A generous and anonymous Moraga family is offering a matching grant of $15,000 to the Moraga Community Foundation to complete the $60,000 in necessary funds to purchase video security cameras for the town. The foundation has through the end of August to raise the matching $15,000 from the community.
Hacienda Nights: Food trucks a big success again this year
Most cities that have food truck events sign a contract with a company that organizes it for them, such as Off The Grid or Taste of the World. No such company wanted to take the Moraga risk, however, so the Parks and Recreation staff decided to take it upon themselves and organized Hacienda Nights, Moraga’s own food truck event. These happenings started last year and continue to be a big success this summer.
Nightmare on Orchard Road
Residents of a tiny residential road in Orinda showed up in earnest at the Aug. 1 city council meeting to express concerns and to protest the use of Orchard Road as a detour from Moraga Way while the East Bay Municipal Utility District performs necessary repairs to water pipes. As rules prohibit the Orinda City Council from responding to matters raised in the public forum, members added the matter to the agenda for the next meeting on Aug. 15.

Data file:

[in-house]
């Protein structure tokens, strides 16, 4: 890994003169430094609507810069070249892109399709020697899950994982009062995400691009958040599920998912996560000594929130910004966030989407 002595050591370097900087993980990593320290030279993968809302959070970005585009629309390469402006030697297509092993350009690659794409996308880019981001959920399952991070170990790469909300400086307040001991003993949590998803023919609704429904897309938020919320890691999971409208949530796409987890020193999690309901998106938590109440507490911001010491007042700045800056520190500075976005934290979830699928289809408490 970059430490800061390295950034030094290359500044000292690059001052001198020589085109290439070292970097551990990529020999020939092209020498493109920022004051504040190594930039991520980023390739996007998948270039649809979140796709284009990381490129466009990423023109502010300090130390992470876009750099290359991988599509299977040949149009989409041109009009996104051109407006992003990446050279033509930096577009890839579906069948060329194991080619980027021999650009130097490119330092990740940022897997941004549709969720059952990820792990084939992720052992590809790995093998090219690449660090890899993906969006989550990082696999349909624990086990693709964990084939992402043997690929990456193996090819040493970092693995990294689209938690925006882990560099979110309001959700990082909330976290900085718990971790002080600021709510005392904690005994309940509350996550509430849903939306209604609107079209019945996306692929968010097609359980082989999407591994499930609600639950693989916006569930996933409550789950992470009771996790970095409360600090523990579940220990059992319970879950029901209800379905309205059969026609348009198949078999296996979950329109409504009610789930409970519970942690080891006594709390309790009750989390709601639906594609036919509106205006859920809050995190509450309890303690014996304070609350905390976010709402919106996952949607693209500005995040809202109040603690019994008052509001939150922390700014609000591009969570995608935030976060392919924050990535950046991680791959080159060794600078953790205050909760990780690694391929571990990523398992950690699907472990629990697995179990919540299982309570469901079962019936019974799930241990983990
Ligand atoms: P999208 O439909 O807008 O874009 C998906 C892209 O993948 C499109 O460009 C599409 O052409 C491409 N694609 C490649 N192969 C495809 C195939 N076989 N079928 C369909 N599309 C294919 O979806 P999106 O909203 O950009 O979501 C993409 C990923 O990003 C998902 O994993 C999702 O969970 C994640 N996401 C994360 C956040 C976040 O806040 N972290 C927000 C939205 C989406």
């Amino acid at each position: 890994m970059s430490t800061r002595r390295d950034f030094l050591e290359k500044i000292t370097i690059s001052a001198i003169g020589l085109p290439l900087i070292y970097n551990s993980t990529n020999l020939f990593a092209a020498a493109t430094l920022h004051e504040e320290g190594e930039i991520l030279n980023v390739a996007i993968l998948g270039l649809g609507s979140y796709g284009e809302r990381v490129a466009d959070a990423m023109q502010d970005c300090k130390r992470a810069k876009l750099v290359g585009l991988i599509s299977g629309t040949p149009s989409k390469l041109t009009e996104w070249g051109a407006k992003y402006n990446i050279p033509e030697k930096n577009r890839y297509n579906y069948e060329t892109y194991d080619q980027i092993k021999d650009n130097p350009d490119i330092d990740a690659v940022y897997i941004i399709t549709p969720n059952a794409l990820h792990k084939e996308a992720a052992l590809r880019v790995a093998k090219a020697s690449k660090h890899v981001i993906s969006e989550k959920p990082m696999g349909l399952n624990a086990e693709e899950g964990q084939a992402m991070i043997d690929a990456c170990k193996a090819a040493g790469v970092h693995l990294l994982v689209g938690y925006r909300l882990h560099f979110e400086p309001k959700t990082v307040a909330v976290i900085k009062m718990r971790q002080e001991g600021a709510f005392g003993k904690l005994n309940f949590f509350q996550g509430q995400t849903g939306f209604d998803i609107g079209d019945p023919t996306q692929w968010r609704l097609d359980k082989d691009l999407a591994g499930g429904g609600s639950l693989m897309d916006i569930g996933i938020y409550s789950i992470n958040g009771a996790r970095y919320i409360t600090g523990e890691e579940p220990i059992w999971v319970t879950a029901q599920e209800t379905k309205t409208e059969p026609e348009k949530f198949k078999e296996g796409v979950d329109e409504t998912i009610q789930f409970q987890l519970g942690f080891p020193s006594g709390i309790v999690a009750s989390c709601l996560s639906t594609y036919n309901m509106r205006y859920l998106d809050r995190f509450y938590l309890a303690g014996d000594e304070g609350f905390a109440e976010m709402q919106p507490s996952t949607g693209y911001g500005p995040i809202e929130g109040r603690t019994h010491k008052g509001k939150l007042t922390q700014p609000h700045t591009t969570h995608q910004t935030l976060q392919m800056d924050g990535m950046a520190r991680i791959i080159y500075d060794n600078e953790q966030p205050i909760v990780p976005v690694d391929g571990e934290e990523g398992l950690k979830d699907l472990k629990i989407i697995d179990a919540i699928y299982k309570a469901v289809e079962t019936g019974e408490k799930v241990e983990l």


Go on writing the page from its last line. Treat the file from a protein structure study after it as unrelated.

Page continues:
Local Hazard Mitigation Plan Draft submitted; additional $1.75M needed to cover storm damage
In order to be eligible for FEMA mitigation funding, Contra Costa County has to submit a draft Local Hazard Mitigation Plan (LHMP) by the end of August and Orinda’s part was due to the county on Aug. 7. Prepared by Planner Daisy Allen, the draft plan aims to address future risk from hazards and floods. The final draft for city council adoption is anticipated by late fall 2017.
Old yellow house opens to public for fourth Fandango for Moraga Adobe